Rethinking Anarchism

Too Sad to Cry: A Mini-review of Barbara Kopple’s “American Dream”
November 20, 2008, 3:40 am
Filed under: movies | Tags: , , , , ,

I cried during “Salt of the Earth.” I cried during “Harlan County, USA.” I almost cried during “American Dream,” but I didn’t. It’s odd, because “American Dream” is the most tragic of these three movies.

Barbara Kopple’s “American Dream” is a documentary about the heroic strike of UFCW Local P-9, based in Austin, MN, against Hormel. In the reactionary climate of the 1980s, Corporate America was taking all it could get from workers, ramming concessions down unions throats. But the workers didn’t just have to contend with greedy corporations. The labor movement was rotting from within. Union bureaucrats were too lazy, uncreative, or scared to back up workers who did dare to fight back.

When UFCW Local P-9 in Austin, MN voted to strike with a 93% majority, the International refused to support them. Instead, union bureaucrats began sowing discord in the ranks of the workers, and eventually ordered striking workers back to work and put their local into trusteeship.

The strike was lost. Perhaps the workers were up against unbeatable odds. This was the analysis of the labor bureaucrats in the International. I don’t share their analysis, I think this strike could have been won with the support of the International.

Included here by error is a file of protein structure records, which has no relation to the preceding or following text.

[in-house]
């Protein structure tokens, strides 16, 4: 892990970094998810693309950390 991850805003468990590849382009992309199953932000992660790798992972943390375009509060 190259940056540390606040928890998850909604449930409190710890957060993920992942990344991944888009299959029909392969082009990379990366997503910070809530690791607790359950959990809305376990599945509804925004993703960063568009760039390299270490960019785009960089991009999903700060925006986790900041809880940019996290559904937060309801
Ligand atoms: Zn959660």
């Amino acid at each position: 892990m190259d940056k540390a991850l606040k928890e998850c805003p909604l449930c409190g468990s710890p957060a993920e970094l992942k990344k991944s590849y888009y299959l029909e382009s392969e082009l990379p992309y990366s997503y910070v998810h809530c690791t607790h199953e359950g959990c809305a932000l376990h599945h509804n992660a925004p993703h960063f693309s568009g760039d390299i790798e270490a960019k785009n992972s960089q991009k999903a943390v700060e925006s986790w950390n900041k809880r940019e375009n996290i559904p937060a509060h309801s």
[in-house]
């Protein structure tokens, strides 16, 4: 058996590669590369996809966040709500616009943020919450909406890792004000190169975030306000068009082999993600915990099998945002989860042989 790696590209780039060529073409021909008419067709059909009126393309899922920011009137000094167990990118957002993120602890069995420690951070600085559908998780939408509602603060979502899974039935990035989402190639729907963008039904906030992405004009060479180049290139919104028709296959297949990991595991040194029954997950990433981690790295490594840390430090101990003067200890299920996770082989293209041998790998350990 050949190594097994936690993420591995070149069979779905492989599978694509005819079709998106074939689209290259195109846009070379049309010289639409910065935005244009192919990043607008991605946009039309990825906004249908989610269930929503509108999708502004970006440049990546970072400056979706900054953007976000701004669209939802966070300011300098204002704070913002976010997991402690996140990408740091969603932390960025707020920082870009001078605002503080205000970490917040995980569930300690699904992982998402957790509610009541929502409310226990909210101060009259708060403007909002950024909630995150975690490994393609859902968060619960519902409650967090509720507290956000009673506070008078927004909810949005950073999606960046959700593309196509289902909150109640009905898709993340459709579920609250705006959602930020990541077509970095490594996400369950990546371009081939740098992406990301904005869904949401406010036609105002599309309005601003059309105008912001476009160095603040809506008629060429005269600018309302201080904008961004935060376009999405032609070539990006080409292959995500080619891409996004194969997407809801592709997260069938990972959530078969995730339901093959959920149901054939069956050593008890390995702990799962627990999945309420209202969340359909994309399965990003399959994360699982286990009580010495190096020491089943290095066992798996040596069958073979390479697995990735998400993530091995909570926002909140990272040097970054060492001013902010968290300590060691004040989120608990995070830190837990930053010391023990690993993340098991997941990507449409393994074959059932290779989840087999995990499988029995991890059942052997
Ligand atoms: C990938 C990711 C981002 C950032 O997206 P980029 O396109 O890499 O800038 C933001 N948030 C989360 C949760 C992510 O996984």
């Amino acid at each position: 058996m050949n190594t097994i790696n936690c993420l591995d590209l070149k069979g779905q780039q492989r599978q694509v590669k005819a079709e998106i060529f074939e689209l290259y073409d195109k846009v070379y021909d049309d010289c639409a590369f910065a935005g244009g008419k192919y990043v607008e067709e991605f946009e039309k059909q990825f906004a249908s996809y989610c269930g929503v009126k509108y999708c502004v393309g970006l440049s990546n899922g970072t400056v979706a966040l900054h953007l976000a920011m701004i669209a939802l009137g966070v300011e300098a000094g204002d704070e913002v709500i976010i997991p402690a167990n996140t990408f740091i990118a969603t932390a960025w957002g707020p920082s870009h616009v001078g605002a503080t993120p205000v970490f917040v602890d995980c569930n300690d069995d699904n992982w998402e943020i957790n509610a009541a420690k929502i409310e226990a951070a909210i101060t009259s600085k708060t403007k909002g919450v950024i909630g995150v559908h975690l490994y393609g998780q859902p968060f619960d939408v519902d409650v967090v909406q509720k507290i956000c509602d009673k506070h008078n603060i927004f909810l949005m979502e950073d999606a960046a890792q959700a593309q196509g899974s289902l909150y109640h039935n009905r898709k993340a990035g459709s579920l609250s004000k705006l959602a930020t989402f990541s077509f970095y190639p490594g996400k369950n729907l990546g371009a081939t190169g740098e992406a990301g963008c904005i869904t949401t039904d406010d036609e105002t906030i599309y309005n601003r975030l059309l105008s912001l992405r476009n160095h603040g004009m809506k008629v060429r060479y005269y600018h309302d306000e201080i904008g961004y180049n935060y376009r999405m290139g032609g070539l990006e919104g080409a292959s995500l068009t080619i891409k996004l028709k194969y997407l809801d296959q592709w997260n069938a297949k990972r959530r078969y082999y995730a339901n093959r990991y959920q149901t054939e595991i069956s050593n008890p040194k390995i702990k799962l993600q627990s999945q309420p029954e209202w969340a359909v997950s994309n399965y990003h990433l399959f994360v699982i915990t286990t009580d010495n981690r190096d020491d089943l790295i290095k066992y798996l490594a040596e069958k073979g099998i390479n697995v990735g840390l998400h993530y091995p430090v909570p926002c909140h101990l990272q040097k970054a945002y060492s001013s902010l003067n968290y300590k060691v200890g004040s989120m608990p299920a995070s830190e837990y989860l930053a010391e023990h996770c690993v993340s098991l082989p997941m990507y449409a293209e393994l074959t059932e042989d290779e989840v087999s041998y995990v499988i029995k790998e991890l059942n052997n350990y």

Either way, I am reminded of words I heard from a Wobbly a few weeks ago at a retreat in Chicago: “Solidarity over strategy, every time.” We need to fight to win. But we will never win if we go against our most basic principle: solidarity. And if we forget our principles in the pursuit of victory, it will be a hollow win if we win at all.

Kopples’ movie is supposed to reflect America in a microcosm. There haven’t been too many labor victories we can be proud of in America in the two decades since P-9. It’s been a sad time for working people. Maybe I didn’t cry during “American Dream” because I’ve personally become numb to defeat. It’s always the same story. I don’t cry out of sadness any more. Now, I cry out of hope. I cry when I see workers standing together, fighting against any odds, fighting because it’s the right thing to do.

Battles are fought, some won some lost, but the struggle always continues, the workers rising again and again no matter the odds. And as long as the struggle continues, I will continue to be inspired by the possibilities latent in the human heart, always reigniting my hope that together, we can build a world more beautiful than anything we can imagine. This is what moves me too tears, every time.